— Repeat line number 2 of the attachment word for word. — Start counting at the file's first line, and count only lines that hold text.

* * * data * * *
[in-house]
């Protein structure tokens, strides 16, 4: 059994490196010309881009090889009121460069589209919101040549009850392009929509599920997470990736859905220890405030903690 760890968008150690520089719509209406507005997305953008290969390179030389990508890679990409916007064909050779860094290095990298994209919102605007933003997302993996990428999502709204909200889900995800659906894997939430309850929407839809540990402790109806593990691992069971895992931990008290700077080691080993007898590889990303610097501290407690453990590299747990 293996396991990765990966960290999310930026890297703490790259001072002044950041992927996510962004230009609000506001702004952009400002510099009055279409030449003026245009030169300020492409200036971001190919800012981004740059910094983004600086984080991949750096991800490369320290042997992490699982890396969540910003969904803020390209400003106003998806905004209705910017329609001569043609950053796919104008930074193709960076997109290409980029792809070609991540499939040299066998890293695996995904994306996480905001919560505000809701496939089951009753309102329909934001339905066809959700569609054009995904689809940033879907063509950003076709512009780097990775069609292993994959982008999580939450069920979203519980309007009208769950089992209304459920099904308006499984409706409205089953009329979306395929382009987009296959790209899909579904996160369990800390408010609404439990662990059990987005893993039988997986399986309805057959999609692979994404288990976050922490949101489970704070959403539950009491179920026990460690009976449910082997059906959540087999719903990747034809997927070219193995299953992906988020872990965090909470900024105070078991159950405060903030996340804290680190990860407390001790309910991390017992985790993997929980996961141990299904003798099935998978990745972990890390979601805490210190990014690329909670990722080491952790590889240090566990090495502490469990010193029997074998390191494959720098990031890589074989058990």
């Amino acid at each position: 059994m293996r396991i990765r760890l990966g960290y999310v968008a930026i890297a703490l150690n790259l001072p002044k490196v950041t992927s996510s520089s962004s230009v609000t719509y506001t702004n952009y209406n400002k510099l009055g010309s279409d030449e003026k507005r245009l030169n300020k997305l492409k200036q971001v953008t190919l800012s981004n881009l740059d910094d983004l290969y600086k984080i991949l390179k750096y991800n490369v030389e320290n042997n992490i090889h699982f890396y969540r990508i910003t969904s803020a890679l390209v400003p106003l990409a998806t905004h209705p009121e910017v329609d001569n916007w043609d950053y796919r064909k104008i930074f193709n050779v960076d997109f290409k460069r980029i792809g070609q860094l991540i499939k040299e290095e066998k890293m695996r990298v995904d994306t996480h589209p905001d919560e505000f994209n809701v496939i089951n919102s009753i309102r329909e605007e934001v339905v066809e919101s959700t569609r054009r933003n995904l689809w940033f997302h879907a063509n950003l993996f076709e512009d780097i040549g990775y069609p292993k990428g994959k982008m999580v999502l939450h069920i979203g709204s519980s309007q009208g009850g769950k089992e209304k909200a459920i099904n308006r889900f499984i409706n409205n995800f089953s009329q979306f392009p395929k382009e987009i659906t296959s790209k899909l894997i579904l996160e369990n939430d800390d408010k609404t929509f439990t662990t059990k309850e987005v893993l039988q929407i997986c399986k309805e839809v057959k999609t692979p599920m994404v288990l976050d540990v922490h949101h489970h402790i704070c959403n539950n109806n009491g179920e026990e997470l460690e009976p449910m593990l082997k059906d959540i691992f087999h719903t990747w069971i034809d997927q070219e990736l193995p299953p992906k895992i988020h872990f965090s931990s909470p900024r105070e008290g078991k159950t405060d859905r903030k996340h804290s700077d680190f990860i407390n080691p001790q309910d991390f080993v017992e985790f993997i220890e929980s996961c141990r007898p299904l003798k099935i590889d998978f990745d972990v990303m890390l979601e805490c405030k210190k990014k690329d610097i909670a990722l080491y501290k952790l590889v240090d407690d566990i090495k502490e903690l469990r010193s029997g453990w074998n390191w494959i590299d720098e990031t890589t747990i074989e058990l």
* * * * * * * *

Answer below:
């Protein structure tokens, strides 16, 4: 059994490196010309881009090889009121460069589209919101040549009850392009929509599920997470990736859905220890405030903690 760890968008150690520089719509209406507005997305953008290969390179030389990508890679990409916007064909050779860094290095990298994209919102605007933003997302993996990428999502709204909200889900995800659906894997939430309850929407839809540990402790109806593990691992069971895992931990008290700077080691080993007898590889990303610097501290407690453990590299747990 293996396991990765990966960290999310930026890297703490790259001072002044950041992927996510962004230009609000506001702004952009400002510099009055279409030449003026245009030169300020492409200036971001190919800012981004740059910094983004600086984080991949750096991800490369320290042997992490699982890396969540910003969904803020390209400003106003998806905004209705910017329609001569043609950053796919104008930074193709960076997109290409980029792809070609991540499939040299066998890293695996995904994306996480905001919560505000809701496939089951009753309102329909934001339905066809959700569609054009995904689809940033879907063509950003076709512009780097990775069609292993994959982008999580939450069920979203519980309007009208769950089992209304459920099904308006499984409706409205089953009329979306395929382009987009296959790209899909579904996160369990800390408010609404439990662990059990987005893993039988997986399986309805057959999609692979994404288990976050922490949101489970704070959403539950009491179920026990460690009976449910082997059906959540087999719903990747034809997927070219193995299953992906988020872990965090909470900024105070078991159950405060903030996340804290680190990860407390001790309910991390017992985790993997929980996961141990299904003798099935998978990745972990890390979601805490210190990014690329909670990722080491952790590889240090566990090495502490469990010193029997074998390191494959720098990031890589074989058990």